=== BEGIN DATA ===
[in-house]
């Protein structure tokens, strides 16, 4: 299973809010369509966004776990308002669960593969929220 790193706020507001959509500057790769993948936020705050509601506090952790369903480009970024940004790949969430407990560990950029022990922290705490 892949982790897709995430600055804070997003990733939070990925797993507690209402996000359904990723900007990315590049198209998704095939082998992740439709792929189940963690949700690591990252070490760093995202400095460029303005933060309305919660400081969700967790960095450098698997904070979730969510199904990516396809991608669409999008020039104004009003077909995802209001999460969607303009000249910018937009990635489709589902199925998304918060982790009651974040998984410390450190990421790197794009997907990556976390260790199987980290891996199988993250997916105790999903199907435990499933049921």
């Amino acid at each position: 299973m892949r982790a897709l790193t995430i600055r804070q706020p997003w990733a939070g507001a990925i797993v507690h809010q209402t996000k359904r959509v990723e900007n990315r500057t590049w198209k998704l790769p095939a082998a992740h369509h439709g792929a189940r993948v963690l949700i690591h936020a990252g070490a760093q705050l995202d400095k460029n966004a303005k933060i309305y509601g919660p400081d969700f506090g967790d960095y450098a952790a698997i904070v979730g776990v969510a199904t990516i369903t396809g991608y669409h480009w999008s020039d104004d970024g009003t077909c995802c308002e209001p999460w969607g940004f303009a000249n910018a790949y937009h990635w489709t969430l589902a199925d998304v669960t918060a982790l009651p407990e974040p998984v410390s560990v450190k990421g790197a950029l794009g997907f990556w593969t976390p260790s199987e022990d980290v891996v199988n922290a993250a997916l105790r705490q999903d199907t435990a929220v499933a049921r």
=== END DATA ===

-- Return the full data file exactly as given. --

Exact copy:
[in-house]
């Protein structure tokens, strides 16, 4: 299973809010369509966004776990308002669960593969929220 790193706020507001959509500057790769993948936020705050509601506090952790369903480009970024940004790949969430407990560990950029022990922290705490 892949982790897709995430600055804070997003990733939070990925797993507690209402996000359904990723900007990315590049198209998704095939082998992740439709792929189940963690949700690591990252070490760093995202400095460029303005933060309305919660400081969700967790960095450098698997904070979730969510199904990516396809991608669409999008020039104004009003077909995802209001999460969607303009000249910018937009990635489709589902199925998304918060982790009651974040998984410390450190990421790197794009997907990556976390260790199987980290891996199988993250997916105790999903199907435990499933049921």
């Amino acid at each position: 299973m892949r982790a897709l790193t995430i600055r804070q706020p997003w990733a939070g507001a990925i797993v507690h809010q209402t996000k359904r959509v990723e900007n990315r500057t590049w198209k998704l790769p095939a082998a992740h369509h439709g792929a189940r993948v963690l949700i690591h936020a990252g070490a760093q705050l995202d400095k460029n966004a303005k933060i309305y509601g919660p400081d969700f506090g967790d960095y450098a952790a698997i904070v979730g776990v969510a199904t990516i369903t396809g991608y669409h480009w999008s020039d104004d970024g009003t077909c995802c308002e209001p999460w969607g940004f303009a000249n910018a790949y937009h990635w489709t969430l589902a199925d998304v669960t918060a982790l009651p407990e974040p998984v410390s560990v450190k990421g790197a950029l794009g997907f990556w593969t976390p260790s199987e022990d980290v891996v199988n922290a993250a997916l105790r705490q999903d199907t435990a929220v499933a049921r």